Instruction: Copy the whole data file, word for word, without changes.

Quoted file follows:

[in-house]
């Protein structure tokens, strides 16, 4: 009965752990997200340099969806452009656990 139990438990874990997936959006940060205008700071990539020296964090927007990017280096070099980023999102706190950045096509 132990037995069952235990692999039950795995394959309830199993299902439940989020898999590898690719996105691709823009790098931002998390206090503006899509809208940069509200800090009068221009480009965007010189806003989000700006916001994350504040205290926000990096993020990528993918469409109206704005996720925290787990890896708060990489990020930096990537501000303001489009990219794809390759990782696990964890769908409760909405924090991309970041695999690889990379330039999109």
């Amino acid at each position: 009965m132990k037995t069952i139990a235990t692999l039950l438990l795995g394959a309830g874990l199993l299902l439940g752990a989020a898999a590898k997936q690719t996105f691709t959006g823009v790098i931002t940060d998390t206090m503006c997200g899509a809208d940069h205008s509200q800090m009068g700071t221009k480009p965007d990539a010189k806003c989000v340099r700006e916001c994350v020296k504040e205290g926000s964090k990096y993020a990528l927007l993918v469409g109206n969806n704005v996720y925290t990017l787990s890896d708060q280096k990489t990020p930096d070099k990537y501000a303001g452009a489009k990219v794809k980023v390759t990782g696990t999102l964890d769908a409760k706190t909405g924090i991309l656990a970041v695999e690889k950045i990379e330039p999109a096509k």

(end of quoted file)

[in-house]
């Protein structure tokens, strides 16, 4: 009965752990997200340099969806452009656990 139990438990874990997936959006940060205008700071990539020296964090927007990017280096070099980023999102706190950045096509 132990037995069952235990692999039950795995394959309830199993299902439940989020898999590898690719996105691709823009790098931002998390206090503006899509809208940069509200800090009068221009480009965007010189806003989000700006916001994350504040205290926000990096993020990528993918469409109206704005996720925290787990890896708060990489990020930096990537501000303001489009990219794809390759990782696990964890769908409760909405924090991309970041695999690889990379330039999109």
């Amino acid at each position: 009965m132990k037995t069952i139990a235990t692999l039950l438990l795995g394959a309830g874990l199993l299902l439940g752990a989020a898999a590898k997936q690719t996105f691709t959006g823009v790098i931002t940060d998390t206090m503006c997200g899509a809208d940069h205008s509200q800090m009068g700071t221009k480009p965007d990539a010189k806003c989000v340099r700006e916001c994350v020296k504040e205290g926000s964090k990096y993020a990528l927007l993918v469409g109206n969806n704005v996720y925290t990017l787990s890896d708060q280096k990489t990020p930096d070099k990537y501000a303001g452009a489009k990219v794809k980023v390759t990782g696990t999102l964890d769908a409760k706190t909405g924090i991309l656990a970041v695999e690889k950045i990379e330039p999109a096509k």